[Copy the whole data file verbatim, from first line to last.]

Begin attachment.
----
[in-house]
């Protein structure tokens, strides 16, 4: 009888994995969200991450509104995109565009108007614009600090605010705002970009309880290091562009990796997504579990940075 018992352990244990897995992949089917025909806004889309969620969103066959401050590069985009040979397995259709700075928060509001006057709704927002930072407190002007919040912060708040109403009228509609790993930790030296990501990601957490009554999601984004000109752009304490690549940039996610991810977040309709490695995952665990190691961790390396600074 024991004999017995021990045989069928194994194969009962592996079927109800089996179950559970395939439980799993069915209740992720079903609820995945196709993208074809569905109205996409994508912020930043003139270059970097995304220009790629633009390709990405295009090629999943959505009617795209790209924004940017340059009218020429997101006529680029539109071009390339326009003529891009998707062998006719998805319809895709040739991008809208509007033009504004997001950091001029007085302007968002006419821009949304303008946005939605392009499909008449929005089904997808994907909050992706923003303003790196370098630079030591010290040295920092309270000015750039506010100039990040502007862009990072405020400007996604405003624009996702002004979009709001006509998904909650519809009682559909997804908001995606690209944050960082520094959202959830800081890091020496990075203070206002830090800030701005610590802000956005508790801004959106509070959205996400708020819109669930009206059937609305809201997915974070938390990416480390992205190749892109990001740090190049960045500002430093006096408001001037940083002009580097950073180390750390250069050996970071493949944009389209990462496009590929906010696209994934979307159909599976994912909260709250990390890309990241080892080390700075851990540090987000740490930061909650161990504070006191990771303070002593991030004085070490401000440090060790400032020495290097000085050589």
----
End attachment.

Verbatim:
[in-house]
């Protein structure tokens, strides 16, 4: 009888994995969200991450509104995109565009108007614009600090605010705002970009309880290091562009990796997504579990940075 018992352990244990897995992949089917025909806004889309969620969103066959401050590069985009040979397995259709700075928060509001006057709704927002930072407190002007919040912060708040109403009228509609790993930790030296990501990601957490009554999601984004000109752009304490690549940039996610991810977040309709490695995952665990190691961790390396600074 024991004999017995021990045989069928194994194969009962592996079927109800089996179950559970395939439980799993069915209740992720079903609820995945196709993208074809569905109205996409994508912020930043003139270059970097995304220009790629633009390709990405295009090629999943959505009617795209790209924004940017340059009218020429997101006529680029539109071009390339326009003529891009998707062998006719998805319809895709040739991008809208509007033009504004997001950091001029007085302007968002006419821009949304303008946005939605392009499909008449929005089904997808994907909050992706923003303003790196370098630079030591010290040295920092309270000015750039506010100039990040502007862009990072405020400007996604405003624009996702002004979009709001006509998904909650519809009682559909997804908001995606690209944050960082520094959202959830800081890091020496990075203070206002830090800030701005610590802000956005508790801004959106509070959205996400708020819109669930009206059937609305809201997915974070938390990416480390992205190749892109990001740090190049960045500002430093006096408001001037940083002009580097950073180390750390250069050996970071493949944009389209990462496009590929906010696209994934979307159909599976994912909260709250990390890309990241080892080390700075851990540090987000740490930061909650161990504070006191990771303070002593991030004085070490401000440090060790400032020495290097000085050589």